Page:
Colombia has long been considered a dangerous travel destination, thanks to a civil war spanning over five decades and a multi-billion dollar drug industry, embodied by the infamous Pablo Escobar. But opinions are changing and the country is opening up to the burgeoning tourism trade that many hope will become a mainstay of the economy moving forward. Here are six places not to miss when visiting Colombia.
Colombia’s capital is cool in more ways than one — thanks to being at high altitude, temperatures rarely fluctuate from the 58-degree F mark. But it’s also home to a pulsating art scene, a laid back cafe culture, a fresh restaurant scene, and plenty of trendy bars to hang out in full of well-dressed locals drinking craft beers or bottles of Aguardiente, Colombia’s national drink.
Most travelers opt to stay in La Candelaria. The neighborhood steeped in centuries of political history and there’s a fascinating blend of old and new at play here. Imposing colonial architecture and politically charged graffiti can be spotted at every turn and there is a large, very visual police presence, giving it a safe feeling in contrast with its reputation.
For many, just the mention of Medellin’s name conjures up terrifying images of the drug cartels that ran riot here for decades. But Colombia’s second city, dubbed “The City of Eternal Spring” has overcome its past. This regeneration has hinged on ambitious plans to connect the poorest communities with the prosperous center. Building modern transport systems, including a state of the art metro system, has played a large part in the transformation.
There’s also a cable car that ascends high into the hills of the favela-style townships surrounding the city, providing impressive panoramic views that are not to be missed. It’s amazing to think that less than two decades ago Medellin was the undisputed murder capital of the world. It’s well worth a visit to witness the transformation.
A beautiful island off the coast of Nicaragua where the water is crystal clear, the skies are always blue and you’re welcomed with a friendly smile. Hire a moped and you can ride around the island in a single day, but there’s enough going on here to keep you busy for weeks. The island of San Andres has a distinctly Caribbean feel, slow-paced and easy-going, although if you’re looking for water activities you’ve come to the right place.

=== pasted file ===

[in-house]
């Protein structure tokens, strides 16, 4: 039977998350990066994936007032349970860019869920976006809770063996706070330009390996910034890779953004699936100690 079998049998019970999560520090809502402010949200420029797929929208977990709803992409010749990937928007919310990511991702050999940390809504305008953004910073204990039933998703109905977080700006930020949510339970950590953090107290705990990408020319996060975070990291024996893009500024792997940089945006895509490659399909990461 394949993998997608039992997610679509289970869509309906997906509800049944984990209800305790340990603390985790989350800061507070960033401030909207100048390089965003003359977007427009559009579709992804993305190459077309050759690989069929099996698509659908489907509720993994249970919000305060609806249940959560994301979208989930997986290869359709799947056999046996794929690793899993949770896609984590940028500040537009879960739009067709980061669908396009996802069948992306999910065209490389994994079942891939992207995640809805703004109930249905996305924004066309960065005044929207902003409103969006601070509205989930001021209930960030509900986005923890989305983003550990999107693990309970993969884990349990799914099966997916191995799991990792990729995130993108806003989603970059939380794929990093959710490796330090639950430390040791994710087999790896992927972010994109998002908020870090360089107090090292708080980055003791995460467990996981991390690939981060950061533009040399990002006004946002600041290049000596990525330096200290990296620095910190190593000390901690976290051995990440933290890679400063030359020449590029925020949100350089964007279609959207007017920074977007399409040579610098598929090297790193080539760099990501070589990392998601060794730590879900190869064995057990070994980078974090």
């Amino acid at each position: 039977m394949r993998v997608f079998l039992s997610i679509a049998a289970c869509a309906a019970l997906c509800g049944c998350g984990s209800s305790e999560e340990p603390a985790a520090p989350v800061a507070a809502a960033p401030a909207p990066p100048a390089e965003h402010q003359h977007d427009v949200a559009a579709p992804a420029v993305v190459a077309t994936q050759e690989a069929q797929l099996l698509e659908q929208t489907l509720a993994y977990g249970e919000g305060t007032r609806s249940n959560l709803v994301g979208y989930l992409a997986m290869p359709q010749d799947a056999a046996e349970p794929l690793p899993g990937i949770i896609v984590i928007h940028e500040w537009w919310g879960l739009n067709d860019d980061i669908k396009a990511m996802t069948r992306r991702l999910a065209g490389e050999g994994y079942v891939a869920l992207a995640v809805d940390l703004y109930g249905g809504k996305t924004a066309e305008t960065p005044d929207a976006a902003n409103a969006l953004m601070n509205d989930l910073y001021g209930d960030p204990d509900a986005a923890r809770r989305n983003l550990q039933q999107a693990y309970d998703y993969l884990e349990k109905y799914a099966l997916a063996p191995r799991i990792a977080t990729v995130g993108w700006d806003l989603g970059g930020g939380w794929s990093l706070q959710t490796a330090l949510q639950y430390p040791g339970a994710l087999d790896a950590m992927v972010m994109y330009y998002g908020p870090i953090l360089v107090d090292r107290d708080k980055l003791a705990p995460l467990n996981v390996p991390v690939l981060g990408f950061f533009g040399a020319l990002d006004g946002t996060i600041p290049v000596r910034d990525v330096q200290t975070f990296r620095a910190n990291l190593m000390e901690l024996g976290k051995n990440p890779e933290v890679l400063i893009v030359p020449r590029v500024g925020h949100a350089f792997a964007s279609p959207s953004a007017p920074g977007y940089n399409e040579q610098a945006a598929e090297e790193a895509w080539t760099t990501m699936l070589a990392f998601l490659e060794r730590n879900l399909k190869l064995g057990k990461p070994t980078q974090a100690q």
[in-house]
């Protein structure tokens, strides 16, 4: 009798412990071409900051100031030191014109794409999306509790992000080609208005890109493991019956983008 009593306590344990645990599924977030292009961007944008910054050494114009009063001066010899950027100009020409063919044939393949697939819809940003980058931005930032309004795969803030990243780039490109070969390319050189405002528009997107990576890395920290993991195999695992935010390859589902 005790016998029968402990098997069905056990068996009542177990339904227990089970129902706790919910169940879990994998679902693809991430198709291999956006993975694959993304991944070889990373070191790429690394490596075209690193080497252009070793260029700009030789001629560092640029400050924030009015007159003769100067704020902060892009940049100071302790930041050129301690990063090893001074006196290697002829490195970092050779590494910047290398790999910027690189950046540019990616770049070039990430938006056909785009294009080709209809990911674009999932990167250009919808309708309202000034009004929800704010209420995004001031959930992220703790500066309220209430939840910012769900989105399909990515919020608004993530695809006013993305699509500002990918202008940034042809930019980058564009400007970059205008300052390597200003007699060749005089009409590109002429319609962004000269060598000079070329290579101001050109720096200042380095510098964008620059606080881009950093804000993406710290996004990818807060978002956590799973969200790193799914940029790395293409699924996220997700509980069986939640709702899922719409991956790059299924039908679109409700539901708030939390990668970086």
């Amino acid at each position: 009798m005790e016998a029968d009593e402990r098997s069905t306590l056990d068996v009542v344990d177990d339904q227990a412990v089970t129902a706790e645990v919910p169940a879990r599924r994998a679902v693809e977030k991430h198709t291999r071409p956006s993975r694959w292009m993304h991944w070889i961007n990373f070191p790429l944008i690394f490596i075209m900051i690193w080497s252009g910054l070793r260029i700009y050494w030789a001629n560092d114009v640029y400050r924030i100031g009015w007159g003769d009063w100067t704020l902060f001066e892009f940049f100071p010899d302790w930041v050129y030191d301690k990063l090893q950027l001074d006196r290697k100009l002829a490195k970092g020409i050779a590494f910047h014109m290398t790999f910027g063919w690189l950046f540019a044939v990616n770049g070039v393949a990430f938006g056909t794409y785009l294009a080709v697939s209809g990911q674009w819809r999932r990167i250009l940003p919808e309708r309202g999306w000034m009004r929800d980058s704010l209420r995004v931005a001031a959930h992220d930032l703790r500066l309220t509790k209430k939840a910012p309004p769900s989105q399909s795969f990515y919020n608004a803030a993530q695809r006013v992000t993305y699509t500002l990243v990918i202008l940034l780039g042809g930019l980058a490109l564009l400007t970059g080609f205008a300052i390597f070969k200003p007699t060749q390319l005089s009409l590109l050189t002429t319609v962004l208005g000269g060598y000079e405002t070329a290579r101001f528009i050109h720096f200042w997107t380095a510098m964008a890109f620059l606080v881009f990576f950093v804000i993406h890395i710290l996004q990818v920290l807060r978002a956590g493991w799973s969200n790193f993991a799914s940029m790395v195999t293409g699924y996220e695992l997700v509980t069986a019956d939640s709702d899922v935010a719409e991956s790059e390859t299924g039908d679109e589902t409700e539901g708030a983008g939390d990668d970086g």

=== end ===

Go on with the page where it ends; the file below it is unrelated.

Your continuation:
Go scuba diving or snorkeling in waters that possess near-perfect visibility and some of the finest coral reefs in the world. You can also go surfing, fishing, hire a jet ski, or take a bumpy ride on a banana boat. You should also visit one of the many surrounding islands. Johnny Cay is a 20-minute boat ride away, or spend a few days on the even more remote Providencia.
This is probably the most accessible part of Colombia, with dozens of low-cost flights touching down every week from the U.S., It takes under three hours to fly from both Miami and Fort Lauderdale. There are plenty of accommodation options here, ranging from budget-friendly package holidays to luxurious five-star boutique hotels, as well as numerous low-cost guesthouses and hostels. Picturesque colorful buildings, a laid back Caribbean vibe, and exquisite beaches make this one of the most popular tourist destinations in Colombia.
Walk around the Old Town on the huge walls that were built to guard it against attack when it functioned as a port while under Spanish rule. Get lost in the quaint narrow streets filled with great restaurants and street vendors, or simply chill out on the beach sipping coconut cocktails. There is something for everyone in Cartagena.
While the city itself may not have the best reputation as a destination in its own right, Santa Marta’s beauty lies in what’s around it. It’s the perfect place to explore the nearby Tayrona National Park from, visit some of the stunning Caribbean coast and also complete the challenging jungle trek to Colombia’s historic rival to Machu Picchu, the Ciudad Perdida (Lost City). It’s a great base from which to explore the entire region. There’s an extraordinary diversity to Colombia’s landscape, encompassing large swathes of stunning jungle, beautiful Caribbean coastlines and surprisingly modern, hip cities. If you are yearning for a truly diverse South American getaway, Colombia should definitely be top of your list.
This gorgeous little lakeside town is just two hours outside of Medellin. Many tourists come largely to see the nearby Piedra de Penol, Colombia’s answer to Sugar Loaf Mountain, but the town itself is a far greater attraction. Its picturesque little houses, painted and cheerful, bright pastels, with multicolored wooden verandas, are famous for their decorative panels called zocalos.